Enough with paradigms!
Paradigms generally sound like "[something] programming". Procedural programming, structured programming, functional programming, object oriented programming, logic programming, generic programming, tabular programming (yes, I've heard that one)…
Intuitively, a paradigm is a set of tools and practices. Procedural
programming uses procedures to separate the different parts of the
code. Structured programming avoids the
goto statement in favour of
more disciplined control structures such as
Functional programming tries to avoid or segregate side effects and
use higher order functions liberally. Object oriented programming…
I don't know. (Well, nobody does.)
The problem is getting stuck in your paradigm of choice. Like
sticking to structured programming to describe a finite state
automaton (those are easier to describe with lots of
statements), or insisting on OOP to write a parser.
This is most visible with OOP, because of its sheer ubiquity. I'll use it as an example.
The OOP myth
First we had procedural programming. Then OOP came and made things better. It increased modularity, flexibility, and code reuse. Nowadays, Many programmers choose OOP for everything, right tool for the job be damned.
This hype isn't entirely unfounded. OOP did have 3 big advantages: encapsulation, dynamic dispatch, and inheritance. But then a few things happened:
- Encapsulation got adopted in non-OOP languages.
- Dynamic dispatch existed even before OOP.
- Inheritance turned out to be mostly a bad idea.
Encapsulation is about separating public interface from implementation detail. By accessing stuff through the interface alone, you are prevented from doing a number of mistakes, such as breaking a object's invariants. This lets you build abstractions (stack, queue, search tree…) without explicit language support.
In C++ and Java, encapsulation simply means distinguishing
public methods. In Smalltalk, instance variables are
all hidden, and you have to use methods. The first language that let
you hide objects' attributes was Simula (1967), the first object
But then it got adopted by non-OOP languages:
- C (1973) had compilation units. The public interface goes to the
.hfile, and the implementation stays hidden in the
.cfile. With forward declarations, you can even hide data type declarations.
- Modula 2 (1979) had, well, modules. It provided encapsulation through an export mechanism: anything not exported was hidden.
- Modern incarnations of ML (standard ML, Ocaml, F#) and Haskell all have a module system that provides encapsulation.
Note that encapsulation as described here is not the only way to separate interface from implementation. That separation was already present in the humble function. Functions can be called, but not inspected. You can observe their behaviour, but you'd have to read their source code to see their implementation.
Dynamic dispatch: Predated!
Dynamic dispatch is about parametrizing over behaviour. You invoke a piece of behaviour, but you don't know which at compile time. That decision is deferred at run time. Here is an example in Python:
def foo(bar): bar.baz()
foo() does not know where the method
baz() comes from
at compile time. That's determined at run time, when an actual object
(containing an actual
baz() method) is provided. Note that C++ and
Java can basically do the same, there's just more boilerplate involved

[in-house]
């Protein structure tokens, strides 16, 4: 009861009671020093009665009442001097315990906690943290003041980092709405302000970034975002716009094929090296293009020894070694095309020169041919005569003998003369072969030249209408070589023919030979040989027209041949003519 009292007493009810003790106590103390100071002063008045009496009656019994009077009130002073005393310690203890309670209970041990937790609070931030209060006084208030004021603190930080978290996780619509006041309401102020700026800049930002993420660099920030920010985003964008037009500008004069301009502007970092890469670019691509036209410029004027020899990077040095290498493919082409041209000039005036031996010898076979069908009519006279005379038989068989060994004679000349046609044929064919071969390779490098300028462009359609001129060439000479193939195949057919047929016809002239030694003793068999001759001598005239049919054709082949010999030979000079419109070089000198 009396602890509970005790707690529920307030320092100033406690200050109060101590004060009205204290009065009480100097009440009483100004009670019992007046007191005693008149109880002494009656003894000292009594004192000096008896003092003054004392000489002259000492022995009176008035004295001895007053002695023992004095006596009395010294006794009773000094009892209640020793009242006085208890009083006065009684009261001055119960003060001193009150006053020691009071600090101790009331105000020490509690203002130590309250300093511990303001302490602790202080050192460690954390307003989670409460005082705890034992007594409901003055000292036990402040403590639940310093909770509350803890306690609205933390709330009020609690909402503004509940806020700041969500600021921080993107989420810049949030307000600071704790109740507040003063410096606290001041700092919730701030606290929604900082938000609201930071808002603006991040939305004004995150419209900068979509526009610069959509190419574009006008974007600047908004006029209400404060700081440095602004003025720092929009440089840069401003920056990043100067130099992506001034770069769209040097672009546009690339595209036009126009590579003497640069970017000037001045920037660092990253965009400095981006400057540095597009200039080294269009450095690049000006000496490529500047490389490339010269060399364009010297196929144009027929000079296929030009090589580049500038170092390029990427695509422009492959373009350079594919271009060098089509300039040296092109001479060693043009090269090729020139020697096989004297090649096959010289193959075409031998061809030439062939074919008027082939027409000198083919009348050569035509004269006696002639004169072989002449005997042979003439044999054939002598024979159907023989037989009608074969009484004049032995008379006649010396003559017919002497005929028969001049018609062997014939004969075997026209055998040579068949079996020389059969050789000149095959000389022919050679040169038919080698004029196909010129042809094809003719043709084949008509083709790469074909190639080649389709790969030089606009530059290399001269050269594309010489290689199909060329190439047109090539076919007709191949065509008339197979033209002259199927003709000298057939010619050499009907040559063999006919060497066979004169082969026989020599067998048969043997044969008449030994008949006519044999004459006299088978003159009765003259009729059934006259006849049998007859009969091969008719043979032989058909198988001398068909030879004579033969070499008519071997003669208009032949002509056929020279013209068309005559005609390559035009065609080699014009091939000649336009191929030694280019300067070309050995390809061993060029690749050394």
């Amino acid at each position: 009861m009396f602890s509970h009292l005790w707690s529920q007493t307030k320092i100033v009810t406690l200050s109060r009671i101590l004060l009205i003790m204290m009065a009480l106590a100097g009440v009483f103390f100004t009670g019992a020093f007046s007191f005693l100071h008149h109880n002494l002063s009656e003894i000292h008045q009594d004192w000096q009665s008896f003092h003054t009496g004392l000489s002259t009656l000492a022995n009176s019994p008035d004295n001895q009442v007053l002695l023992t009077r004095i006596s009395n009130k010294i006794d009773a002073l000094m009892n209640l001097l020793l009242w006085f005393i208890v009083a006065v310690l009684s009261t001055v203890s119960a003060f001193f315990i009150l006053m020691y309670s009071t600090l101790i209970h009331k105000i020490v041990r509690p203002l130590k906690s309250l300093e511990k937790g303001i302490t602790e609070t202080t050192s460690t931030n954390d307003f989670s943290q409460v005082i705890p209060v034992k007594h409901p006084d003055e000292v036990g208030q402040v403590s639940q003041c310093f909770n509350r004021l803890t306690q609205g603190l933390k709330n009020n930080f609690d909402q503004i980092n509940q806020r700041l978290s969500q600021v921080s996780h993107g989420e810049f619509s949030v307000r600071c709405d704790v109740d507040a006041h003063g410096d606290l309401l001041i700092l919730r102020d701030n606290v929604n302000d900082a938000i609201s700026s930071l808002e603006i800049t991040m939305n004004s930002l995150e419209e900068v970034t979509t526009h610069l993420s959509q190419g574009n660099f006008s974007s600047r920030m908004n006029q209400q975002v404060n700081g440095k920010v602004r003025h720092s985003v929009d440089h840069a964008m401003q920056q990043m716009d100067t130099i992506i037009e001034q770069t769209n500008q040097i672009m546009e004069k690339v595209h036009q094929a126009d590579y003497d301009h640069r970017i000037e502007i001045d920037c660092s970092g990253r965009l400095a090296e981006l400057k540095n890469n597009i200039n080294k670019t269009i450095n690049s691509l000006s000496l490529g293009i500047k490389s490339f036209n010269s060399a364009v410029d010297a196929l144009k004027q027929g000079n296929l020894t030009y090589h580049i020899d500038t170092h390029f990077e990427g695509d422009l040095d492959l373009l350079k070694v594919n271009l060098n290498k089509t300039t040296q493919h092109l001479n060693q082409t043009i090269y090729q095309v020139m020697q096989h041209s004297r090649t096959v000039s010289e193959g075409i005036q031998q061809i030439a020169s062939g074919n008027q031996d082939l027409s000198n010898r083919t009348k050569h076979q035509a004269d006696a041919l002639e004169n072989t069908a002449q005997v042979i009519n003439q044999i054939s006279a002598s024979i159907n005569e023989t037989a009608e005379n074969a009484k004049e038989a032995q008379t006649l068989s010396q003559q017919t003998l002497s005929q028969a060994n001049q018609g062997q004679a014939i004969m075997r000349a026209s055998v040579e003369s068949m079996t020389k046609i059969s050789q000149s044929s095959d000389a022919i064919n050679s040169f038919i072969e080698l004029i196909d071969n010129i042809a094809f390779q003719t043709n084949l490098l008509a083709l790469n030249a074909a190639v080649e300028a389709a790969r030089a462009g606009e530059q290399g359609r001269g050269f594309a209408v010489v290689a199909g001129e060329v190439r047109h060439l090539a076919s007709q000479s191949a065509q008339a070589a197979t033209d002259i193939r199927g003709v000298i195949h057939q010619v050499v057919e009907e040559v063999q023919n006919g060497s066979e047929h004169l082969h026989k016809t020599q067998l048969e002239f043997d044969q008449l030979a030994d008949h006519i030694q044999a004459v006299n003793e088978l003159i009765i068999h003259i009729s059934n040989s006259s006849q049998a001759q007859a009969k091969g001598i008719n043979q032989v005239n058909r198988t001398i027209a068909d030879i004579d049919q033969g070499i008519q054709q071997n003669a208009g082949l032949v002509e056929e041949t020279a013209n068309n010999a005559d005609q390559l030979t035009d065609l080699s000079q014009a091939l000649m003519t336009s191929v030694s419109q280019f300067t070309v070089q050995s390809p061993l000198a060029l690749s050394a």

(they use inheritance and virtual tables instead of duck typing).
If you have first class functions, the behaviour you invoke doesn't have to be hidden behind an object. Again, in Python:
def foo(baz): baz()
Inheritance is the only significant feature of OOP that hasn't been widely adopted elsewhere. For good reason. It doesn't really help with code reuse, and it breaks encapsulation. Now, composition is preferred.
I know of one solid use case for inheritance: enabling dynamic dispatch in statically typed class based languages, thanks to subtype polymorphism. Though even then, nearly every modern language supports closures, making subtype polymorphism mostly unneeded.
And if you're a language designer, nothing stops you from separating implementation inheritance from interface subtyping. Like Java's interfaces, except any class may be treated like an interface. You would get the benefits of subtyping without the problems of inheritance.
Another nice use case I stumbled upon for inheritance was formal
grammars. I think this works because in this case, there is no
encapsulation to break: every rule is effectively
Adopted out of existence
On the one hand, I think OOP should die. It is overused, and often encourages bad practices. Yet I still meet programmers who disparage code for not being of their favourite flavour of OOP. Good code does not mean "OOP", (nor "Functional" for that matter). It mostly means short and modular.
On the other hand, encapsulation and dynamic dispatch are wonderful. Even inheritance is useful sometimes. I don't want to throw out the baby with the bathwater.
If OOP ever dies, I want to feast on its corpse.
Kill all the paradigms!
Then feast on their corpses.
Who cares about functional programming when you just want referential transparency? Who cares about generic programming when you just need templates? Who cares about logic programming when you can pick an inference engine?
Some would talk about "multi-paradigm" programming, but that conveys the wrong idea: in practice we don't combine paradigms, we cherry-pick mechanisms. That's not using multiple paradigms, that's just not giving a damn.
Which is a good thing: when our mind is freed from the shackles of paradigms, we can stop doing OOP, FP, or whatever is trendy, and focus on writing good code instead.
Mechanisms over paradigms.